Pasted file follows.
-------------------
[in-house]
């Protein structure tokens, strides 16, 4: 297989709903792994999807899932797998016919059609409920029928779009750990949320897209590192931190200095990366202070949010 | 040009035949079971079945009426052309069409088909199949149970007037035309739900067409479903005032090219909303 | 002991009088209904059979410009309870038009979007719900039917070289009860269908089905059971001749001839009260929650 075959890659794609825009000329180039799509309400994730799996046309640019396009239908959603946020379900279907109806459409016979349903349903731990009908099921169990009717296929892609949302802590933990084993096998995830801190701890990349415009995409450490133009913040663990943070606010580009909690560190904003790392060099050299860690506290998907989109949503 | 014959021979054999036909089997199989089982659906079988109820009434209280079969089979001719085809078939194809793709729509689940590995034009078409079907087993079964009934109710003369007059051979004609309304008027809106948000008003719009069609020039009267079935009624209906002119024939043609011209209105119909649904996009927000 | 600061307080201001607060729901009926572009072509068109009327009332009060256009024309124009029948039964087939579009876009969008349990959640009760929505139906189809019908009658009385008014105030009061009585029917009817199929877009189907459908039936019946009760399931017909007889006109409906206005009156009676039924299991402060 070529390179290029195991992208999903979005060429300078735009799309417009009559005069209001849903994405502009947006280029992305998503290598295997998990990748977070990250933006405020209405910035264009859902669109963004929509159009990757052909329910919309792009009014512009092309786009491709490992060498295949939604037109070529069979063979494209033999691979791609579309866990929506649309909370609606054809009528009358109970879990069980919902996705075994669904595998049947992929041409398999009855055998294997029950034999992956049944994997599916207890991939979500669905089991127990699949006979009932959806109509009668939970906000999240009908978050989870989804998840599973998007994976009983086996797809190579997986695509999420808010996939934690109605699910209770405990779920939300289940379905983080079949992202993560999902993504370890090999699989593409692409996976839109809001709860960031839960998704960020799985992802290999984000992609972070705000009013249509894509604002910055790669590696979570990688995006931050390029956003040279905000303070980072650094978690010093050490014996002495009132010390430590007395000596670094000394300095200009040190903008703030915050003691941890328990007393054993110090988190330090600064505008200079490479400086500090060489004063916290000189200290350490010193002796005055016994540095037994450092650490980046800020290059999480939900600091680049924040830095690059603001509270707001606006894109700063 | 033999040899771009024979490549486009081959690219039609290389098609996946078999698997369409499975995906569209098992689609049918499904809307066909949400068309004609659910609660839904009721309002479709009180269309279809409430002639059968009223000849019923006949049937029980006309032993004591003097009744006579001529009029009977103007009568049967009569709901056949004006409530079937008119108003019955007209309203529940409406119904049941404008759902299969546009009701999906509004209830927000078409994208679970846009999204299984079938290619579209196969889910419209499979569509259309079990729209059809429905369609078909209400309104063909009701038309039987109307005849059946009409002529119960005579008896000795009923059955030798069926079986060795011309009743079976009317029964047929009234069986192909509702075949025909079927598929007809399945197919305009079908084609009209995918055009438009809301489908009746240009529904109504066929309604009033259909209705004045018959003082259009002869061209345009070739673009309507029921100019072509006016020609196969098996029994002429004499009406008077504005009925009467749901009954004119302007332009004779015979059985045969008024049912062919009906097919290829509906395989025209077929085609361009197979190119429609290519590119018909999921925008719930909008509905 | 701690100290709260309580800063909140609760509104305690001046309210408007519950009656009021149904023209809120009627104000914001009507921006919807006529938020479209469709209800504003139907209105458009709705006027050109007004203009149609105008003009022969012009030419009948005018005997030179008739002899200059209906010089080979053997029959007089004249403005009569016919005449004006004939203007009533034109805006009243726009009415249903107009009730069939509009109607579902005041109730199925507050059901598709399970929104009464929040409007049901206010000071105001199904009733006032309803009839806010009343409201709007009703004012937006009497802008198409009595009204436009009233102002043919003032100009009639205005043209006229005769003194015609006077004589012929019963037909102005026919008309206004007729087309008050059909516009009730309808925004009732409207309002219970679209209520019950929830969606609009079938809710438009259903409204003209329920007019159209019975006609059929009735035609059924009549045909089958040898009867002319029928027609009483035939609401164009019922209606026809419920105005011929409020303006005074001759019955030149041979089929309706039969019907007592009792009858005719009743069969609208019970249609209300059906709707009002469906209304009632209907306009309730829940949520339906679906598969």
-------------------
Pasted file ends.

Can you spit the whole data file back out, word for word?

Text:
[in-house]
């Protein structure tokens, strides 16, 4: 297989709903792994999807899932797998016919059609409920029928779009750990949320897209590192931190200095990366202070949010 | 040009035949079971079945009426052309069409088909199949149970007037035309739900067409479903005032090219909303 | 002991009088209904059979410009309870038009979007719900039917070289009860269908089905059971001749001839009260929650 075959890659794609825009000329180039799509309400994730799996046309640019396009239908959603946020379900279907109806459409016979349903349903731990009908099921169990009717296929892609949302802590933990084993096998995830801190701890990349415009995409450490133009913040663990943070606010580009909690560190904003790392060099050299860690506290998907989109949503 | 014959021979054999036909089997199989089982659906079988109820009434209280079969089979001719085809078939194809793709729509689940590995034009078409079907087993079964009934109710003369007059051979004609309304008027809106948000008003719009069609020039009267079935009624209906002119024939043609011209209105119909649904996009927000 | 600061307080201001607060729901009926572009072509068109009327009332009060256009024309124009029948039964087939579009876009969008349990959640009760929505139906189809019908009658009385008014105030009061009585029917009817199929877009189907459908039936019946009760399931017909007889006109409906206005009156009676039924299991402060 070529390179290029195991992208999903979005060429300078735009799309417009009559005069209001849903994405502009947006280029992305998503290598295997998990990748977070990250933006405020209405910035264009859902669109963004929509159009990757052909329910919309792009009014512009092309786009491709490992060498295949939604037109070529069979063979494209033999691979791609579309866990929506649309909370609606054809009528009358109970879990069980919902996705075994669904595998049947992929041409398999009855055998294997029950034999992956049944994997599916207890991939979500669905089991127990699949006979009932959806109509009668939970906000999240009908978050989870989804998840599973998007994976009983086996797809190579997986695509999420808010996939934690109605699910209770405990779920939300289940379905983080079949992202993560999902993504370890090999699989593409692409996976839109809001709860960031839960998704960020799985992802290999984000992609972070705000009013249509894509604002910055790669590696979570990688995006931050390029956003040279905000303070980072650094978690010093050490014996002495009132010390430590007395000596670094000394300095200009040190903008703030915050003691941890328990007393054993110090988190330090600064505008200079490479400086500090060489004063916290000189200290350490010193002796005055016994540095037994450092650490980046800020290059999480939900600091680049924040830095690059603001509270707001606006894109700063 | 033999040899771009024979490549486009081959690219039609290389098609996946078999698997369409499975995906569209098992689609049918499904809307066909949400068309004609659910609660839904009721309002479709009180269309279809409430002639059968009223000849019923006949049937029980006309032993004591003097009744006579001529009029009977103007009568049967009569709901056949004006409530079937008119108003019955007209309203529940409406119904049941404008759902299969546009009701999906509004209830927000078409994208679970846009999204299984079938290619579209196969889910419209499979569509259309079990729209059809429905369609078909209400309104063909009701038309039987109307005849059946009409002529119960005579008896000795009923059955030798069926079986060795011309009743079976009317029964047929009234069986192909509702075949025909079927598929007809399945197919305009079908084609009209995918055009438009809301489908009746240009529904109504066929309604009033259909209705004045018959003082259009002869061209345009070739673009309507029921100019072509006016020609196969098996029994002429004499009406008077504005009925009467749901009954004119302007332009004779015979059985045969008024049912062919009906097919290829509906395989025209077929085609361009197979190119429609290519590119018909999921925008719930909008509905 | 701690100290709260309580800063909140609760509104305690001046309210408007519950009656009021149904023209809120009627104000914001009507921006919807006529938020479209469709209800504003139907209105458009709705006027050109007004203009149609105008003009022969012009030419009948005018005997030179008739002899200059209906010089080979053997029959007089004249403005009569016919005449004006004939203007009533034109805006009243726009009415249903107009009730069939509009109607579902005041109730199925507050059901598709399970929104009464929040409007049901206010000071105001199904009733006032309803009839806010009343409201709007009703004012937006009497802008198409009595009204436009009233102002043919003032100009009639205005043209006229005769003194015609006077004589012929019963037909102005026919008309206004007729087309008050059909516009009730309808925004009732409207309002219970679209209520019950929830969606609009079938809710438009259903409204003209329920007019159209019975006609059929009735035609059924009549045909089958040898009867002319029928027609009483035939609401164009019922209606026809419920105005011929409020303006005074001759019955030149041979089929309706039969019907007592009792009858005719009743069969609208019970249609209300059906709707009002469906209304009632209907306009309730829940949520339906679906598969």